Arrange for a taxi service to drop you off and pick you up in front of, or as close as possible to, the house door located on Avenida 28 de Julio. (Note: A door is visible from the adjacent block but it is not in use and will not be opened for anyone.) A block-long vegetable market on Avenida 28 de Julio operates every morning so the driver might need to leave you at the corner where you will then walk about 20 yards to the door. Ring the bell and the door man, who generally responds quickly to the buzzing, will unlock the door to let you inside.
If you arrange to be picked up after 11:30 a.m., the market normally clears out by then and the taxi can drive up curbside directly in front of the Missionaries of Charity door. Some taxi drivers might refuse to venture into La Victoria due to its reputation but might have a change of heart when they hear where you are going to volunteer. Arrange a day or at least several hours in advance for round-trip transportation, and always carry the taxi service phone number on your person. A safe and reliable taxi service in Lima is Taxi Seguro (275-2020).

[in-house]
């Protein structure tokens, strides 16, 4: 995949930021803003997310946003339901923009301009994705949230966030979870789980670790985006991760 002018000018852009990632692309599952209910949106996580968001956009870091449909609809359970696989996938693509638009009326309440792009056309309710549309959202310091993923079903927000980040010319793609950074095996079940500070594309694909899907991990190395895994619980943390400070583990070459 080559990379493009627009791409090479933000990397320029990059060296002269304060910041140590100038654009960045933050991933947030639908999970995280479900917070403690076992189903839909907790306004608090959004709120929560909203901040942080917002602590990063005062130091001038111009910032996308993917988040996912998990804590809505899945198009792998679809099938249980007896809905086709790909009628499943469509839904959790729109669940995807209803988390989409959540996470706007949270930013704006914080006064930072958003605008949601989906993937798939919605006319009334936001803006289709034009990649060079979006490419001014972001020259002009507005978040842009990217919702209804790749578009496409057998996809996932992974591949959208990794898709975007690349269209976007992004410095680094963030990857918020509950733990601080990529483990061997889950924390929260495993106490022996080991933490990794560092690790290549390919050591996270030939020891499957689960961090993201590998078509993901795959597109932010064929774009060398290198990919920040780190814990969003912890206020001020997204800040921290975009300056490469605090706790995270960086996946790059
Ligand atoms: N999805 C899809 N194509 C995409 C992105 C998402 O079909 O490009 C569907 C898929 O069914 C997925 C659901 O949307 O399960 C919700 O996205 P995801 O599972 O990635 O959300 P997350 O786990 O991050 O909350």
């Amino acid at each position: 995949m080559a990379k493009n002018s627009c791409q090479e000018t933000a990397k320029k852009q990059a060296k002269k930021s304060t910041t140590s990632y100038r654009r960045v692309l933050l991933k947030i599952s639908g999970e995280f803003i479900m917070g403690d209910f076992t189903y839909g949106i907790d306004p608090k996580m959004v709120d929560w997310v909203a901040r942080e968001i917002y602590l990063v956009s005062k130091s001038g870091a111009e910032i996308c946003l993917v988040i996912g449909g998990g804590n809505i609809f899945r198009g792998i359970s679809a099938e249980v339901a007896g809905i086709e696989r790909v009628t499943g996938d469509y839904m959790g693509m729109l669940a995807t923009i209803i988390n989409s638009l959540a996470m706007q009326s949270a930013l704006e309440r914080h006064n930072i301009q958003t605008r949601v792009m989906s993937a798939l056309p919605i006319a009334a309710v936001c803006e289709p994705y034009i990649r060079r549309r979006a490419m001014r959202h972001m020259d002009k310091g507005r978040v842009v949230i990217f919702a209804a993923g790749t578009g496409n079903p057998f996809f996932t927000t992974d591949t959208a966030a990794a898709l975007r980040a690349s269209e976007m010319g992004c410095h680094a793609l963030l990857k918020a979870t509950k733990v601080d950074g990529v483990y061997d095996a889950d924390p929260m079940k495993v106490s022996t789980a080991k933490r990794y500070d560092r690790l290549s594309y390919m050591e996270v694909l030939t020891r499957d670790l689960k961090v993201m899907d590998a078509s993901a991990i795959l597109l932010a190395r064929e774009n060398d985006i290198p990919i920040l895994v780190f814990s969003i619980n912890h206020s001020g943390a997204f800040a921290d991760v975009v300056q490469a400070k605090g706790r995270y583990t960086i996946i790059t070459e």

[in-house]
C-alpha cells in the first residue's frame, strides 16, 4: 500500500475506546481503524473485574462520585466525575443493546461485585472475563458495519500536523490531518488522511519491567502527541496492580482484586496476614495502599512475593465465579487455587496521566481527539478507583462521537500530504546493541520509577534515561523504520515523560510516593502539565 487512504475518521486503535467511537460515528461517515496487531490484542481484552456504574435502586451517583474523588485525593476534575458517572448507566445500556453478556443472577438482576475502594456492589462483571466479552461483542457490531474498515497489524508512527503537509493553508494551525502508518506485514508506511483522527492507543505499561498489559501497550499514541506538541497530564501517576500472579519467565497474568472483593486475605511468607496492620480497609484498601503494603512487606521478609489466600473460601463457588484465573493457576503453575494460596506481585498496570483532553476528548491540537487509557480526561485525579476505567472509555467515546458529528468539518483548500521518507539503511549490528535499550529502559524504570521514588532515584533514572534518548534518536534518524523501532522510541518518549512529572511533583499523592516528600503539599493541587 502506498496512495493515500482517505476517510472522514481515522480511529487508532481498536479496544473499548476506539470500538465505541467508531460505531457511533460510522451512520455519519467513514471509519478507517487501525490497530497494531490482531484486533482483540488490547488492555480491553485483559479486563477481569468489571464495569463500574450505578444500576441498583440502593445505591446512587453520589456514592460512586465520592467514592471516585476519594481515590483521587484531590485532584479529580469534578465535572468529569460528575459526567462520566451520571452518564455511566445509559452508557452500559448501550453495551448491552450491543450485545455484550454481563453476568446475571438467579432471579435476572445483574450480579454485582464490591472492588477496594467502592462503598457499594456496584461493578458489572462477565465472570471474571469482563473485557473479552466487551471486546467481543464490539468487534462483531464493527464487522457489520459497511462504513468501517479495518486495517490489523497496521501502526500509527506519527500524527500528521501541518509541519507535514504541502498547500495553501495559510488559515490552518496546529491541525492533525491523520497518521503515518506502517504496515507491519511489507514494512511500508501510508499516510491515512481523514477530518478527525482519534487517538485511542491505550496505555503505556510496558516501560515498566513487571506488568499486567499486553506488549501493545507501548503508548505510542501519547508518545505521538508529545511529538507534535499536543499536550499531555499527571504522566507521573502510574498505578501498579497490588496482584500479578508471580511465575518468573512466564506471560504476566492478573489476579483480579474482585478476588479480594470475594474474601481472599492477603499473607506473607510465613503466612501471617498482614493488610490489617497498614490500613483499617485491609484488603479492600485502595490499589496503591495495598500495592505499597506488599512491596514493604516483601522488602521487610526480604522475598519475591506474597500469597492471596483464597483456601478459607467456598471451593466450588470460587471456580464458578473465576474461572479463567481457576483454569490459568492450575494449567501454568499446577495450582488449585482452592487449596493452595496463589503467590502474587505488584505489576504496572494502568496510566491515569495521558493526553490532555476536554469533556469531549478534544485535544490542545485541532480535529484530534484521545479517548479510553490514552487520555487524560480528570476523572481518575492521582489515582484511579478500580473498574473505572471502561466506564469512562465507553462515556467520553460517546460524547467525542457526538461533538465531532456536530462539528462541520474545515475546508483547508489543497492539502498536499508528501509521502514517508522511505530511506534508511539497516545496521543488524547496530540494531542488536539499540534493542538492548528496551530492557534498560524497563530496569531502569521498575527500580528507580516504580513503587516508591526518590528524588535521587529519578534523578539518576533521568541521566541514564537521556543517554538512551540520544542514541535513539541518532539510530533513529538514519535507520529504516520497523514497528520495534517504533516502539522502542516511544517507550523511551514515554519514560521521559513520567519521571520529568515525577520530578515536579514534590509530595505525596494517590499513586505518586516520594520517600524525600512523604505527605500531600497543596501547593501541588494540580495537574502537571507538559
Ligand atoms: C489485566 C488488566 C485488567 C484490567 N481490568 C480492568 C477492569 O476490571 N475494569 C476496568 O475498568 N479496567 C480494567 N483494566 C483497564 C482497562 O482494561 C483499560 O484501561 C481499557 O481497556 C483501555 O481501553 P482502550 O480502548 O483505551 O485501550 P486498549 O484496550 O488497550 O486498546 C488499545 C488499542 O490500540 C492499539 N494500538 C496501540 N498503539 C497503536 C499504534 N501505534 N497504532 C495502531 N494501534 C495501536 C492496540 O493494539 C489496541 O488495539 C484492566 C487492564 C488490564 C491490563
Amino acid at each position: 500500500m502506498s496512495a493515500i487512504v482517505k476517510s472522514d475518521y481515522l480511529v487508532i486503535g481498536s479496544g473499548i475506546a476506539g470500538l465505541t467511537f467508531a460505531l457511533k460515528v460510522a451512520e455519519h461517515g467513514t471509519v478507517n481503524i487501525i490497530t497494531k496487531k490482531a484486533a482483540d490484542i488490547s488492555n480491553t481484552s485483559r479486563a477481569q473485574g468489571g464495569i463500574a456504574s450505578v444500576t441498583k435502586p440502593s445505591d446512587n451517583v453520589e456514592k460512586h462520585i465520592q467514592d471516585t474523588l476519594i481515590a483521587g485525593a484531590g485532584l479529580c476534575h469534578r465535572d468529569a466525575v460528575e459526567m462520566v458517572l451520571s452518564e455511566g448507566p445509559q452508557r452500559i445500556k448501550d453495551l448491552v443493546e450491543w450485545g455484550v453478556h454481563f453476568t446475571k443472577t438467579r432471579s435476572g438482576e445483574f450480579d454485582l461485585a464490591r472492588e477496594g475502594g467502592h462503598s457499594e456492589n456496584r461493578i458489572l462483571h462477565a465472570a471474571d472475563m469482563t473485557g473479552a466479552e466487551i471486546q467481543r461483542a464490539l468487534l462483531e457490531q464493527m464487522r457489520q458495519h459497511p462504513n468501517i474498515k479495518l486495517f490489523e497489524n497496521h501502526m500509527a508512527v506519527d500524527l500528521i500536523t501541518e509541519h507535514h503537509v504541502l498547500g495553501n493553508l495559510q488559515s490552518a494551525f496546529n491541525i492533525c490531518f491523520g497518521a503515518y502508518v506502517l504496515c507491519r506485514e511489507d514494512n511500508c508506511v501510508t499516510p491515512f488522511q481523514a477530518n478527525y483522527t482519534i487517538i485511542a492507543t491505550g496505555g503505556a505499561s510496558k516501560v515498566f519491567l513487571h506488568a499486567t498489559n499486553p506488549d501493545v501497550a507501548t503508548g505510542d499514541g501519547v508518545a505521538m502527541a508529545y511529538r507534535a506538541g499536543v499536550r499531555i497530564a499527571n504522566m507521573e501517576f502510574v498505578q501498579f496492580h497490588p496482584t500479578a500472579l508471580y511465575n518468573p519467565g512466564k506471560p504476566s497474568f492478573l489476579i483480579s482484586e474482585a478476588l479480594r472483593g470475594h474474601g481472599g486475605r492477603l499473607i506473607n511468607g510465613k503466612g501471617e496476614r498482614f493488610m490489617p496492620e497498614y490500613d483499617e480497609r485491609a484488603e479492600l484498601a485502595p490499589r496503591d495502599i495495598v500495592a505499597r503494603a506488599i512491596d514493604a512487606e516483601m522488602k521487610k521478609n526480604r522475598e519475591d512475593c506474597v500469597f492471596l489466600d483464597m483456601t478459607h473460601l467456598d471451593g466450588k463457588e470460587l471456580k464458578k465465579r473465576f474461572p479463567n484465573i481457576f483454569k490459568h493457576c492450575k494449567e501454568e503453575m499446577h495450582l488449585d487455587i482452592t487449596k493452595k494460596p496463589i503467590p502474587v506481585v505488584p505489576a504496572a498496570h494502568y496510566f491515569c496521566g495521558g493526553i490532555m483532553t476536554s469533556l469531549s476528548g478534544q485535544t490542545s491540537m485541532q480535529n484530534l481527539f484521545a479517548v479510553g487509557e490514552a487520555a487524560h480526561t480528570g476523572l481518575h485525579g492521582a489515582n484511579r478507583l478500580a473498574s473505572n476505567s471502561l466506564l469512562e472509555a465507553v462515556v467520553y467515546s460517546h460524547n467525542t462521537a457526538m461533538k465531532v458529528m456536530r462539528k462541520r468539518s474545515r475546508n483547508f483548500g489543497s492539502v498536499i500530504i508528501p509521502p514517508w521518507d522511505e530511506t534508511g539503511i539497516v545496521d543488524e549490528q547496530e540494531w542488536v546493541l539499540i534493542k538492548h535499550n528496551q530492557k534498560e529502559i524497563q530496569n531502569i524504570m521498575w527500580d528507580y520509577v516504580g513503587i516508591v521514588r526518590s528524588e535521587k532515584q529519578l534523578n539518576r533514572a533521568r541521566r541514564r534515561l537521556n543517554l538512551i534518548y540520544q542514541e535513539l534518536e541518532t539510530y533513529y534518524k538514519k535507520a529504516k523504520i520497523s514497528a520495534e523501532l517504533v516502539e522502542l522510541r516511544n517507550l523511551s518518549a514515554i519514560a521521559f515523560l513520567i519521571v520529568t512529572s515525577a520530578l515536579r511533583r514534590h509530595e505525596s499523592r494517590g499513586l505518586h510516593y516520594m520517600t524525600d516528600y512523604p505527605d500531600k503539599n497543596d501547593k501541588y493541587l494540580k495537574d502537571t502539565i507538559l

Physical address: Jiron Juli #385
Phone: 011 51 5155-4102
Juli is located in the deep south of Peru, about an hour’s drive south of the better known city of Puno. Both are on the bank of Lake Titikaka and at high altitude. Be sure to bring altitude remedies with you and allow at least one day to rest until you adjust. Bring layers of clothes as it can be warm during daylight hours then get very cold when the sun goes down.
The fastest and most direct route to Juli from Lima is via airplane to Juliaca, then in a taxi van called a “collectivo” from the Juliaca airport to Juli. The collectivo is likely to squeeze more than 14 passengers into a 14-passenger van. Luggage is tied onto the top of the van. Local street vendors rely heavily on this mode of transportation so several stops along the way are common. Be sure to confirm cost directly with the driver prior to the ride and expect to pay a very economical 20 soles (approximately 15 soles to Puno plus 4 soles to Juli). In comparison, a private taxi will cost approximately 80 soles to Puno alone which is only about a third of the distance to Juli. A morning flight to Juliaca is recommended to allow plenty of time for travel by rode and arrival in Juli during daylight hours. Note: Puno and Juli are both in the region of Puno.